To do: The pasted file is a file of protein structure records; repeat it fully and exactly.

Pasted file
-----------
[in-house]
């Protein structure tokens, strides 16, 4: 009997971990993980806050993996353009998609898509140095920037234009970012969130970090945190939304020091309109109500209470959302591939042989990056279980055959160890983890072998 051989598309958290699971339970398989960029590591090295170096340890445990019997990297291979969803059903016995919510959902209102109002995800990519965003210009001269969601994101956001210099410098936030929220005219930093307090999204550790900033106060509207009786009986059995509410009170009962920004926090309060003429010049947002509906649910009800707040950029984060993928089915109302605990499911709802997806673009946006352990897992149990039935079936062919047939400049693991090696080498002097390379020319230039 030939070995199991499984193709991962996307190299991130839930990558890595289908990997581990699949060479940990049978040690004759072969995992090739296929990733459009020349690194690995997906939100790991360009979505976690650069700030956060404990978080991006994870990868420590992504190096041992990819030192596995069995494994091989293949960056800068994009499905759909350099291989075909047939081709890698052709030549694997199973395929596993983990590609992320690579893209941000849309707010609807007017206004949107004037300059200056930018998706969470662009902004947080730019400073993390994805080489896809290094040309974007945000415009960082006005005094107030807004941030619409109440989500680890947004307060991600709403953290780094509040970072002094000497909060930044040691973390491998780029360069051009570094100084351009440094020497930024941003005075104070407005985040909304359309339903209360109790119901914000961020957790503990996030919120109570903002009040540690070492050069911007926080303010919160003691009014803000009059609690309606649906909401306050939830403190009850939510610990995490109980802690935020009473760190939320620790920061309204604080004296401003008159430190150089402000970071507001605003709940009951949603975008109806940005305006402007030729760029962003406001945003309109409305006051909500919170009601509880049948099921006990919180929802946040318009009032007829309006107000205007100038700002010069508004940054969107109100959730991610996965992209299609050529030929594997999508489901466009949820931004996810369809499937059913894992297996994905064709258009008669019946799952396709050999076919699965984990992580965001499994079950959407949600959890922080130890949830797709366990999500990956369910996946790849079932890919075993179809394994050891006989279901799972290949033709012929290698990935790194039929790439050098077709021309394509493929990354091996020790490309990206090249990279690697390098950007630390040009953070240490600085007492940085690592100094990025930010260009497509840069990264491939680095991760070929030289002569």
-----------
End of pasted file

[in-house]
């Protein structure tokens, strides 16, 4: 009997971990993980806050993996353009998609898509140095920037234009970012969130970090945190939304020091309109109500209470959302591939042989990056279980055959160890983890072998 051989598309958290699971339970398989960029590591090295170096340890445990019997990297291979969803059903016995919510959902209102109002995800990519965003210009001269969601994101956001210099410098936030929220005219930093307090999204550790900033106060509207009786009986059995509410009170009962920004926090309060003429010049947002509906649910009800707040950029984060993928089915109302605990499911709802997806673009946006352990897992149990039935079936062919047939400049693991090696080498002097390379020319230039 030939070995199991499984193709991962996307190299991130839930990558890595289908990997581990699949060479940990049978040690004759072969995992090739296929990733459009020349690194690995997906939100790991360009979505976690650069700030956060404990978080991006994870990868420590992504190096041992990819030192596995069995494994091989293949960056800068994009499905759909350099291989075909047939081709890698052709030549694997199973395929596993983990590609992320690579893209941000849309707010609807007017206004949107004037300059200056930018998706969470662009902004947080730019400073993390994805080489896809290094040309974007945000415009960082006005005094107030807004941030619409109440989500680890947004307060991600709403953290780094509040970072002094000497909060930044040691973390491998780029360069051009570094100084351009440094020497930024941003005075104070407005985040909304359309339903209360109790119901914000961020957790503990996030919120109570903002009040540690070492050069911007926080303010919160003691009014803000009059609690309606649906909401306050939830403190009850939510610990995490109980802690935020009473760190939320620790920061309204604080004296401003008159430190150089402000970071507001605003709940009951949603975008109806940005305006402007030729760029962003406001945003309109409305006051909500919170009601509880049948099921006990919180929802946040318009009032007829309006107000205007100038700002010069508004940054969107109100959730991610996965992209299609050529030929594997999508489901466009949820931004996810369809499937059913894992297996994905064709258009008669019946799952396709050999076919699965984990992580965001499994079950959407949600959890922080130890949830797709366990999500990956369910996946790849079932890919075993179809394994050891006989279901799972290949033709012929290698990935790194039929790439050098077709021309394509493929990354091996020790490309990206090249990279690697390098950007630390040009953070240490600085007492940085690592100094990025930010260009497509840069990264491939680095991760070929030289002569």